Nate isn’t the only one who is seeking guidance. It’s entirely possible that Jamie Tartt and Roy Kent are morphing into a, not unwelcome, Luke Skywalker and Yoda pairing. Jamie wants to be good enough and strong enough to be better than Zava. This can be achieved but, apparently, it’s going to take 4am starts and a lot of press ups in the park. If this carries on much longer, Jamie will be carrying Roy around on his back doing frontflips and then singing about Seagulls in a lip-synched YouTube video. (Note from Sabrina: My only objection to this is that Luke and Yoda have not had this much gay subtext, but I do want to see Jamie carry Roy around like a backpack.)

But whilst Roy is willing to act as a master towards Jamie, both he and Beard have lessons to learn of their own. Whilst losing 2-0 against West Ham at Half Time (and with Ted) distracted, the pair show the team the video footage of Nate ripping the ‘BELIEVE’ sign in two. Clearly they hope this will motivate the players to get back into the match. Instead, the veil of anger descends upon them and with multiple players being sent off the team slump to a 4-1 defeat.

They had not heeded the words of Yoda: ‘Anger, fear, aggression; the dark side of the Force are they. Easily they flow, quick to join you in a fight. If once you start down the dark path, forever will it dominate your destiny, consume you it will, as it did Obi-Wan’s apprentice.’

It took Ted’s apprentice too. Careful chaps. Beware the Dark Side…

(Note from Sabrina: Great minds think alike, I also drew a comparison to the Dark Side when Roy and Beard used aggression to motivate the team in my recap of episode 4.)


Always in motion the future is…

We’re back! Just like Darth Vader with his whole ‘losing limbs, being horribly burnt, and developing breathing issues’ thing – Covid temporarily put me out of action but couldn’t defeat me. (Sabrina’s note: Welcome back, Chris!)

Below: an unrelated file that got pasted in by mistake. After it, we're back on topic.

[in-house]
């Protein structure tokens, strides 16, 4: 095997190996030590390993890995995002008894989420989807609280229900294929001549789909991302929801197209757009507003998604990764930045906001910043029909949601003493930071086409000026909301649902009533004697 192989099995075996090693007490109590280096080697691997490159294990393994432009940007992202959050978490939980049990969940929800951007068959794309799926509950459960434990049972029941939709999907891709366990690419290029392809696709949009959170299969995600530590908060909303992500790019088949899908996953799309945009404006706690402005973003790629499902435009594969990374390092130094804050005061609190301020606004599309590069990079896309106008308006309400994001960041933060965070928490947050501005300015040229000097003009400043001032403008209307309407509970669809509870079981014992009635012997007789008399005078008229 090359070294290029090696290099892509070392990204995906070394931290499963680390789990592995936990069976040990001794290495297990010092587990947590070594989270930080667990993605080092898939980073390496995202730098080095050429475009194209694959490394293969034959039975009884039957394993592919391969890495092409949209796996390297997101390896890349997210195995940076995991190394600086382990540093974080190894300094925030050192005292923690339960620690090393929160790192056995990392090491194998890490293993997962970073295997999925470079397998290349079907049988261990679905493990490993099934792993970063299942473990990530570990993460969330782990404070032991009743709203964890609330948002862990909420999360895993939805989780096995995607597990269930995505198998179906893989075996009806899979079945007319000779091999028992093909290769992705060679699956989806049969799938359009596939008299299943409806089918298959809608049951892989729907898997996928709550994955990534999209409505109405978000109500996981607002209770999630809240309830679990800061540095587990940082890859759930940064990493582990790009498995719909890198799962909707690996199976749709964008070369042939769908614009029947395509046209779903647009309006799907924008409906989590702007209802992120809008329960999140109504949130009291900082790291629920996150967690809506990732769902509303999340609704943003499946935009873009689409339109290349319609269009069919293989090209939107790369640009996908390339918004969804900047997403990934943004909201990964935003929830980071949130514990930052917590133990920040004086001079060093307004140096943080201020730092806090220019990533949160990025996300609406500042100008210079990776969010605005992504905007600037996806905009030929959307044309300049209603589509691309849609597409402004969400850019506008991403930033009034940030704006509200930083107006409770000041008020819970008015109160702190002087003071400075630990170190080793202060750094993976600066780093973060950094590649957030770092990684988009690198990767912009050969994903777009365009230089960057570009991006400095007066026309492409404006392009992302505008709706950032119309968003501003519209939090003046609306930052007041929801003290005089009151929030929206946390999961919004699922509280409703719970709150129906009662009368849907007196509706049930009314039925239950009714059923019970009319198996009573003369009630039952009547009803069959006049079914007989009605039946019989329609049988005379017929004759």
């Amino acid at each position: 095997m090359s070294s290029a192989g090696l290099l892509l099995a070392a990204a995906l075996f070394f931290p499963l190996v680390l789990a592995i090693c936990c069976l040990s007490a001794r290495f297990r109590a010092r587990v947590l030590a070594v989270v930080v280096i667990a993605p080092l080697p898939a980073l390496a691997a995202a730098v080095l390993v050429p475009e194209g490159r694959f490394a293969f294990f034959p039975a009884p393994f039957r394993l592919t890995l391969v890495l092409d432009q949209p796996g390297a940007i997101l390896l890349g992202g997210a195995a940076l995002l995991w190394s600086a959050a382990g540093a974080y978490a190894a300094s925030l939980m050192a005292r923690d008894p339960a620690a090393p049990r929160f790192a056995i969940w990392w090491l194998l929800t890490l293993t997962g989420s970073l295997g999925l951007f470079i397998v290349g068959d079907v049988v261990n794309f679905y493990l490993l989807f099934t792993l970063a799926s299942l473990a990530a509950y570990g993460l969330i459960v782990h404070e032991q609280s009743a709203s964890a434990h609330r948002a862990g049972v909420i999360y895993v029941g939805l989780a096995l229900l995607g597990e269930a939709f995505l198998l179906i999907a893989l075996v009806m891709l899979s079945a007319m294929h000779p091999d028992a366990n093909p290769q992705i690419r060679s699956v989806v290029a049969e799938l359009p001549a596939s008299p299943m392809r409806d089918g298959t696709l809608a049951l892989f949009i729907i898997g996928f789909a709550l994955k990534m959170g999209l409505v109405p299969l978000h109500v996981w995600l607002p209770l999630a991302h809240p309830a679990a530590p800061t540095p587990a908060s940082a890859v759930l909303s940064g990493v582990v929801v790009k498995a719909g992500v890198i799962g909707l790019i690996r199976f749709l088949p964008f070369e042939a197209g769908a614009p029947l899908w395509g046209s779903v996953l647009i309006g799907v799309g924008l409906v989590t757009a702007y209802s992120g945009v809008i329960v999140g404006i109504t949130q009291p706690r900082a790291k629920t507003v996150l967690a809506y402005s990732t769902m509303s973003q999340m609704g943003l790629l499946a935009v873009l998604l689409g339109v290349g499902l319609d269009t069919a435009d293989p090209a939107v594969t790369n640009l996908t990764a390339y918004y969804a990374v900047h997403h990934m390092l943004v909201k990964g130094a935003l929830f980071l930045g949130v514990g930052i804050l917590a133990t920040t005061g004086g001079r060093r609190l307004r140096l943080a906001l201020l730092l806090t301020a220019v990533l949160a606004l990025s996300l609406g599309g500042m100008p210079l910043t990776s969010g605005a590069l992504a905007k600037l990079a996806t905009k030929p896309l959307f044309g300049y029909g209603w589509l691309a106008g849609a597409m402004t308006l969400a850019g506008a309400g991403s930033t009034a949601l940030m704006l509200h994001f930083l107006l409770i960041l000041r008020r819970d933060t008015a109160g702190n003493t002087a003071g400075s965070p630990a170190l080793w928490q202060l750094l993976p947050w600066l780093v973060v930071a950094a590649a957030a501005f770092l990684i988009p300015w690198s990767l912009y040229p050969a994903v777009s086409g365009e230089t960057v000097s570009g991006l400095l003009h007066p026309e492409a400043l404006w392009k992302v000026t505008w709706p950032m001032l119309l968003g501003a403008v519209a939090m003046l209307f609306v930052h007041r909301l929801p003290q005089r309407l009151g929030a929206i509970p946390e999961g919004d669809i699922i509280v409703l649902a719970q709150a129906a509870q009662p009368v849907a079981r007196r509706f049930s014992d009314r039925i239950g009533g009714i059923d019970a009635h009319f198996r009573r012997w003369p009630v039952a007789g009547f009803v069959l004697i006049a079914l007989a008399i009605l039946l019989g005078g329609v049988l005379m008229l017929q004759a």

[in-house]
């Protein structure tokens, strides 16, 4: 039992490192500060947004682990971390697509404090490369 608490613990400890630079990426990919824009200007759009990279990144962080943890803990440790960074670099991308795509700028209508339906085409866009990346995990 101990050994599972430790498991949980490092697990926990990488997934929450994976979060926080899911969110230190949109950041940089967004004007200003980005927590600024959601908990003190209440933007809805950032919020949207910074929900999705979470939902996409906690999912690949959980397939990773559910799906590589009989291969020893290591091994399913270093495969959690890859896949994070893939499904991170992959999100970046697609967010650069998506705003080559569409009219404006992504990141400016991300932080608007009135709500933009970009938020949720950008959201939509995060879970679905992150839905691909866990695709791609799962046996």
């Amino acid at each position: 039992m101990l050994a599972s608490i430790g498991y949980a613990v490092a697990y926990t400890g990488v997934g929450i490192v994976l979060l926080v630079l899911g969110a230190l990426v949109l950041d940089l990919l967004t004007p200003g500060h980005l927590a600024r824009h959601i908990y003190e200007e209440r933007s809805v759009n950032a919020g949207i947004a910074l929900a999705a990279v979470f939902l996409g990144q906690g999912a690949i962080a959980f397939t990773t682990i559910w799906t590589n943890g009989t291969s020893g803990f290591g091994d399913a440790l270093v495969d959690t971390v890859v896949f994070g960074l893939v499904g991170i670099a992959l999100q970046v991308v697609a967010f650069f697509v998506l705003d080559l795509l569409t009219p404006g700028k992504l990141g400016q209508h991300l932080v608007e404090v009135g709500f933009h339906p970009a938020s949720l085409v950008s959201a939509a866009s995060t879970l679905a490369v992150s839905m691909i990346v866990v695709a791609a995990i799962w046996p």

What have we learned over the last 3 episodes? Why don’t we start with Rebecca. In a bid to try and better understand her own life she took the decision to try and discern more about the future. What did she find there? Well as Yoda [might’ve] said to Obi-Wan in Revenge of the Sith – ‘if into the fertility clinic results you look, only pain will you find’. Those results informed Rebecca that she wasn’t able to have children. So what should we make of her liaison with a Dutch houseboat owning foot-rub enthusiast? Trying to see what lies ahead is a tricky and dangerous path. (Sabrina: I do have a new hope she gets to hit that at some point.)

Last time out we also commented upon Jamie and Roy’s unfolding Master-Padawan relationship. In response we have been rewarded with the bicycle equivalent of Luke Skywalker carrying Yoda around on his back. (Sabrina: I can’t insert this here because it would be copyright infringement, bruv, but the Emmy Magazine’s lavish Ted Lasso spread has a picture of Brett Goldstein carrying Phil Dunster piggyback, that seems relevant here.) Aside from bringing much joy, there was also something extra in this. Jamie was not just the learner. He was providing lessons back to Roy. Whether it was in riding a bike, the reality of windmills, or in becoming the Johan Cruyff he was always meant to be – he provided an opportunity for Roy to grow too. Yoda, who seems to be the main star of this week’s update, told Luke Skywalker in The Last Jedi that when it comes to students, ‘we are what they grow beyond’. Jamie is becoming stronger with each passing week. How much does Roy have to teach him? Perhaps, as Luke should’ve instructed Kylo Ren, this includes how to deal with failure…